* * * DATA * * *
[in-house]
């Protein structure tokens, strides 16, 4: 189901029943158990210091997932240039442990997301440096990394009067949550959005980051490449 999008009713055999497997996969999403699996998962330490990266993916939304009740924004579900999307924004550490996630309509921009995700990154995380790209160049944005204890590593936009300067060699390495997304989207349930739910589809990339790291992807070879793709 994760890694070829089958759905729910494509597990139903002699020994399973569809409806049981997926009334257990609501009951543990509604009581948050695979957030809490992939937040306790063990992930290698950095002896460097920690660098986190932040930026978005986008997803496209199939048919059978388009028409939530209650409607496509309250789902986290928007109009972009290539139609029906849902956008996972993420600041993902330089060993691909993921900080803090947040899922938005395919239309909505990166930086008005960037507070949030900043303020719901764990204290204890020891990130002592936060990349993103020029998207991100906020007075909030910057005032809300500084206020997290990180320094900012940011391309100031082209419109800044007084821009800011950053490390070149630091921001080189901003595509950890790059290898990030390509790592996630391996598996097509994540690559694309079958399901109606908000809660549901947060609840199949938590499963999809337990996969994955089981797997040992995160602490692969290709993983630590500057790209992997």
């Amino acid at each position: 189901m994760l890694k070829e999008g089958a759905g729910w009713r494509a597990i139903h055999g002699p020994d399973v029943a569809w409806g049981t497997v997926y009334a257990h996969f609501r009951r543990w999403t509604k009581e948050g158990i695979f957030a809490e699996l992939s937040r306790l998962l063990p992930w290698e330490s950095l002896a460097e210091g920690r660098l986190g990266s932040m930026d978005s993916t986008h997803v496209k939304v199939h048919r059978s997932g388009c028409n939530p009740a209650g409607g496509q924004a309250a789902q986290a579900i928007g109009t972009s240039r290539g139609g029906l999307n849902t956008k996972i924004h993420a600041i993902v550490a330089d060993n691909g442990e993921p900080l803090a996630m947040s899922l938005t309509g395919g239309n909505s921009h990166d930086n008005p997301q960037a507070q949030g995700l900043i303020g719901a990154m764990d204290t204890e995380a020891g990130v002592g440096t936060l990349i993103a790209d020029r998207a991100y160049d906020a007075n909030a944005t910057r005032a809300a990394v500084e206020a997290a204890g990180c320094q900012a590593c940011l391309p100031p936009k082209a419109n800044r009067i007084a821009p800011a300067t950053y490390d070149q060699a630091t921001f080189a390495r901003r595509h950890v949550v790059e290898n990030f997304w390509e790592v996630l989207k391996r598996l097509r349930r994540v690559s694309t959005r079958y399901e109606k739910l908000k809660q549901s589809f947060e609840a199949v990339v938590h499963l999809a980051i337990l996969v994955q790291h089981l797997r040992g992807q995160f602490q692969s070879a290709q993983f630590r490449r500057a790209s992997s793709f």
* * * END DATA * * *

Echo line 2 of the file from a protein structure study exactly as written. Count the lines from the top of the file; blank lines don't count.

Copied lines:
């Protein structure tokens, strides 16, 4: 189901029943158990210091997932240039442990997301440096990394009067949550959005980051490449 999008009713055999497997996969999403699996998962330490990266993916939304009740924004579900999307924004550490996630309509921009995700990154995380790209160049944005204890590593936009300067060699390495997304989207349930739910589809990339790291992807070879793709 994760890694070829089958759905729910494509597990139903002699020994399973569809409806049981997926009334257990609501009951543990509604009581948050695979957030809490992939937040306790063990992930290698950095002896460097920690660098986190932040930026978005986008997803496209199939048919059978388009028409939530209650409607496509309250789902986290928007109009972009290539139609029906849902956008996972993420600041993902330089060993691909993921900080803090947040899922938005395919239309909505990166930086008005960037507070949030900043303020719901764990204290204890020891990130002592936060990349993103020029998207991100906020007075909030910057005032809300500084206020997290990180320094900012940011391309100031082209419109800044007084821009800011950053490390070149630091921001080189901003595509950890790059290898990030390509790592996630391996598996097509994540690559694309079958399901109606908000809660549901947060609840199949938590499963999809337990996969994955089981797997040992995160602490692969290709993983630590500057790209992997």